He sits in an old chair in the corner of a sparsely furnished and dimly lit room in New Delhi, speaking in a commanding tone and bristling with a new confidence for, at 59, Kanshi Ram has finally arrived in politics.

Taking an almost childish delight in telling his stream of visitors how he succeeded despite dire predictions to the contrary, Kanshi Ram talks in a low voice although his conversation is high on rhetoric when he touches on his favourite theme - the "Brahminical social order".

His euphoria is understandable. Kanshi Ram and his Bahujan Samaj Party (BSP) have entered the political firmament from virtually nowhere with the help, of course, of his ally Mulayam Singh. Kanshi Ram has seen his party grow from being a fringe force merely nibbling into the votes of the major parties to capturing 67 seats in the Uttar Pradesh Assembly.

Principal Correspondents Dilip Awasthi and Javed M. Ansari asked Kanshi Ram, generally referred to as belonging to a Scheduled Caste, about his future strategy, his contempt for the existing social order and the confusion surrounding his own caste. Excerpts:

Q. Despite so many years in politics you still remain an enigma. Some callyou a Brahmin, others believe you are a former IAS officer while some are convinced that you are a Christian.

A. All this is a media manipulation. As many as 110 cover stories on me have appeared so far and you are still asking me this question. I am fed up of this question and will not answer it. If you want, you can refer to the old records or ask my workers outside.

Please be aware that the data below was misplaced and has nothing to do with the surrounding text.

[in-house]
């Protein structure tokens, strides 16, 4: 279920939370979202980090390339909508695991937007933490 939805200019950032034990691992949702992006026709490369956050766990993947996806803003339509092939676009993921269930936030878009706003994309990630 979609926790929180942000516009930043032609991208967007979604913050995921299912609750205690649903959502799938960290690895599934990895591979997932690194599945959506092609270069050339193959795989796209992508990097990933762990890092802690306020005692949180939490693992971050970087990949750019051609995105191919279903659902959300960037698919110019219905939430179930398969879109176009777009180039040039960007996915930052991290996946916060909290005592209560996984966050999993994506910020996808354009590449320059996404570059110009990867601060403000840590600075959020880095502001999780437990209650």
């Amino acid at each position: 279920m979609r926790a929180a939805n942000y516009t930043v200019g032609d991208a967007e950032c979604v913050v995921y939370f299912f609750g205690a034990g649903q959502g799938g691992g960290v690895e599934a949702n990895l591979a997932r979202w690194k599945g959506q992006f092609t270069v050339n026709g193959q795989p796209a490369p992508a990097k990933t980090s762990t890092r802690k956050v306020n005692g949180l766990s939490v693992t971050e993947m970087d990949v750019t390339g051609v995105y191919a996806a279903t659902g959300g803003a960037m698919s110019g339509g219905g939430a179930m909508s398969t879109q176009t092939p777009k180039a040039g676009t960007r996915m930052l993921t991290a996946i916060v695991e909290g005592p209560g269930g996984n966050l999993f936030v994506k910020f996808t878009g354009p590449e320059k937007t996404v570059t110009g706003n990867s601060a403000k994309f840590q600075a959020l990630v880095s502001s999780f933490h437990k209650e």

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'It's no alliance'

 

Zafar Agha

Uttar Pradesh is the cradle of Brahminism: Kanshi Ram

BSP supremo Kanshi Ram spoke to Special Correspondent Zafar Agha from his Escorts Heart Institute bed in Delhi. Excerpts:

kanshi ram in hospital

Q. When did your relations with Mulayam Singh Yadav reach a turning point?
A. The panchayat elections were the turning point. There was rigging, booth-capturing, intimidation. Even the BSP was not spared.

Q. Haven't you joined up with a communal party now?
A. The BJP is BJP, the BSP is BSP. The BJP's views are very well known. I don't call it a communal party.

Q. Hasn't the BSP now allied itself with Manuvadi forces?
A. There is no alliance. We have only joined hands as co-sufferers of Mulayam Singh Yadav.

Q. Is it very temporary?
A. It is a very temporary liaison. We were interested only in overthrowing a chief minister who was using criminals to throttle the democratic process and was destroying every party.

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The Dalit Panther's first leap

 

Sunil Dighe

(Participant of the Dalit Panther movement in the 70s, Sunil Dighe reminisces here about its hopes and failure. The movement would have been 40 today.)

dalit panthers picture

Each nation has its share of movements but some movements are such that they compel society to give a thought to their calls and demands. They have long-term effects. The Dalit Panther was one such thrilling and stormy movement.

In 1972, a small news item appeared in 'Nava Kaal'. Leading Dalit writers were about to come together in a classroom to discuss the ineffective leadership in the Republican Party and find an alternative answer to it.

Litterateurs like Raja Dhale, J V Pawar, Namdev Dhasal, Avinash Mahatekar, Latif Khatik as well as Baburao Bagul and Bhai Sangare were going to attend the discussion. The approved agenda of discussion was the then Republican Party 's submissive stand on the question of Dalits and their leadership wagging its tail before the Congress Party.

Raja Dhale, a fine writer and poet, ran a newsletter using new methods. Its name was 'Vidroh' (rebellion). In 'Vidroh', his articles, poems, thought-provoking and shocking caricatures shot to fame. Namdev had slowly started gaining fame as a poet.